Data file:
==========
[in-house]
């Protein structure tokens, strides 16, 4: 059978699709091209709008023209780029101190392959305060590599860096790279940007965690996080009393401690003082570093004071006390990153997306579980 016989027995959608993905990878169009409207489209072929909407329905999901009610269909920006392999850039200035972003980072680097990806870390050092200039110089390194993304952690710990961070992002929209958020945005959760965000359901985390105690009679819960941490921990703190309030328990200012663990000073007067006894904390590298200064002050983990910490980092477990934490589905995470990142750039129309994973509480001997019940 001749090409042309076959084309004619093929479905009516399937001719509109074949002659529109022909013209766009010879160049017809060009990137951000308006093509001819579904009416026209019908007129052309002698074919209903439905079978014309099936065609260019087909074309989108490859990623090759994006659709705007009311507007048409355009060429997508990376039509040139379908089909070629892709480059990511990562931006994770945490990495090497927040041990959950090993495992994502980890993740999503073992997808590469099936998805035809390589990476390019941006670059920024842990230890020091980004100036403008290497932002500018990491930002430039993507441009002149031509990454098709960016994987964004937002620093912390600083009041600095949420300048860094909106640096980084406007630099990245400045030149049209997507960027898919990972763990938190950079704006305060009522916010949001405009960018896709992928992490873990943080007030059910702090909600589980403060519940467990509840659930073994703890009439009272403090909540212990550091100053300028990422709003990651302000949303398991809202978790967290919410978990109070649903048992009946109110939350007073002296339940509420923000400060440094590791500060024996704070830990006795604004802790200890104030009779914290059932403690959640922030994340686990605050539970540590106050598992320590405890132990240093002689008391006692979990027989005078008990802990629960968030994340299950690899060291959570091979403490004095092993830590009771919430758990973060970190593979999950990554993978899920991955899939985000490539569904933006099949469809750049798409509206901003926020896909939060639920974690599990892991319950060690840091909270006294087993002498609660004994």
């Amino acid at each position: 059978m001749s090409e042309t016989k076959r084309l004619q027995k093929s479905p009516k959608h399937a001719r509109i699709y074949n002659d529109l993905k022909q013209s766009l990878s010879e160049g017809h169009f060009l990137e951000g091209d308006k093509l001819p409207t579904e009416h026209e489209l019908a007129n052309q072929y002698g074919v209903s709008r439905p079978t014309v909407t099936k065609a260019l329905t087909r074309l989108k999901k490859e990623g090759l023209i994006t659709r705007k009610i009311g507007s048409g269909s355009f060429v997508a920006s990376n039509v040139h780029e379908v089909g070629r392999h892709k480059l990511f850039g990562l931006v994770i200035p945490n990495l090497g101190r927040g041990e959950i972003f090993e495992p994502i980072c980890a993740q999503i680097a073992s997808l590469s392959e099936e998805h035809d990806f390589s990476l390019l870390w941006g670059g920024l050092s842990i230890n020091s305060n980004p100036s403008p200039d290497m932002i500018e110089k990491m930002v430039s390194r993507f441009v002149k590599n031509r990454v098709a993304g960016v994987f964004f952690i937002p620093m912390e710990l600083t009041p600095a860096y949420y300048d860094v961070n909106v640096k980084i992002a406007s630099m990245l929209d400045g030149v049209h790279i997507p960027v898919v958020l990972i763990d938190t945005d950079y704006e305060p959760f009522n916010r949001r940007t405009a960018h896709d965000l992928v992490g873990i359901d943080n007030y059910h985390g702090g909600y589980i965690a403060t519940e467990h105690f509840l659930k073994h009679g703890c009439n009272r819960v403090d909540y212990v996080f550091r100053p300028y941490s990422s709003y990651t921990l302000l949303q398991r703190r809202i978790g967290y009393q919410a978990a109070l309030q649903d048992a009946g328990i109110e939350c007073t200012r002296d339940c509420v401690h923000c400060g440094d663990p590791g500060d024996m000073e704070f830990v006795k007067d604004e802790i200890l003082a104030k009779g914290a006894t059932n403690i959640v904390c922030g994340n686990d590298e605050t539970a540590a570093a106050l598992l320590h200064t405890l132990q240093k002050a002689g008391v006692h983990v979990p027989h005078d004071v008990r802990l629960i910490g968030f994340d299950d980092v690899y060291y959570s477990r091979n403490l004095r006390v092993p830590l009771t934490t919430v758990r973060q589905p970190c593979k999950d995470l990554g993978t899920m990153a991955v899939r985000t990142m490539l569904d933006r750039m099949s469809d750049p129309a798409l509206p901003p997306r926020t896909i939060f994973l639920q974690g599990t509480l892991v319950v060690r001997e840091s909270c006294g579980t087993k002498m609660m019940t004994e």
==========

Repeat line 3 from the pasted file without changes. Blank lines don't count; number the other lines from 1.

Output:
């Amino acid at each position: 059978m001749s090409e042309t016989k076959r084309l004619q027995k093929s479905p009516k959608h399937a001719r509109i699709y074949n002659d529109l993905k022909q013209s766009l990878s010879e160049g017809h169009f060009l990137e951000g091209d308006k093509l001819p409207t579904e009416h026209e489209l019908a007129n052309q072929y002698g074919v209903s709008r439905p079978t014309v909407t099936k065609a260019l329905t087909r074309l989108k999901k490859e990623g090759l023209i994006t659709r705007k009610i009311g507007s048409g269909s355009f060429v997508a920006s990376n039509v040139h780029e379908v089909g070629r392999h892709k480059l990511f850039g990562l931006v994770i200035p945490n990495l090497g101190r927040g041990e959950i972003f090993e495992p994502i980072c980890a993740q999503i680097a073992s997808l590469s392959e099936e998805h035809d990806f390589s990476l390019l870390w941006g670059g920024l050092s842990i230890n020091s305060n980004p100036s403008p200039d290497m932002i500018e110089k990491m930002v430039s390194r993507f441009v002149k590599n031509r990454v098709a993304g960016v994987f964004f952690i937002p620093m912390e710990l600083t009041p600095a860096y949420y300048d860094v961070n909106v640096k980084i992002a406007s630099m990245l929209d400045g030149v049209h790279i997507p960027v898919v958020l990972i763990d938190t945005d950079y704006e305060p959760f009522n916010r949001r940007t405009a960018h896709d965000l992928v992490g873990i359901d943080n007030y059910h985390g702090g909600y589980i965690a403060t519940e467990h105690f509840l659930k073994h009679g703890c009439n009272r819960v403090d909540y212990v996080f550091r100053p300028y941490s990422s709003y990651t921990l302000l949303q398991r703190r809202i978790g967290y009393q919410a978990a109070l309030q649903d048992a009946g328990i109110e939350c007073t200012r002296d339940c509420v401690h923000c400060g440094d663990p590791g500060d024996m000073e704070f830990v006795k007067d604004e802790i200890l003082a104030k009779g914290a006894t059932n403690i959640v904390c922030g994340n686990d590298e605050t539970a540590a570093a106050l598992l320590h200064t405890l132990q240093k002050a002689g008391v006692h983990v979990p027989h005078d004071v008990r802990l629960i910490g968030f994340d299950d980092v690899y060291y959570s477990r091979n403490l004095r006390v092993p830590l009771t934490t919430v758990r973060q589905p970190c593979k999950d995470l990554g993978t899920m990153a991955v899939r985000t990142m490539l569904d933006r750039m099949s469809d750049p129309a798409l509206p901003p997306r926020t896909i939060f994973l639920q974690g599990t509480l892991v319950v060690r001997e840091s909270c006294g579980t087993k002498m609660m019940t004994e």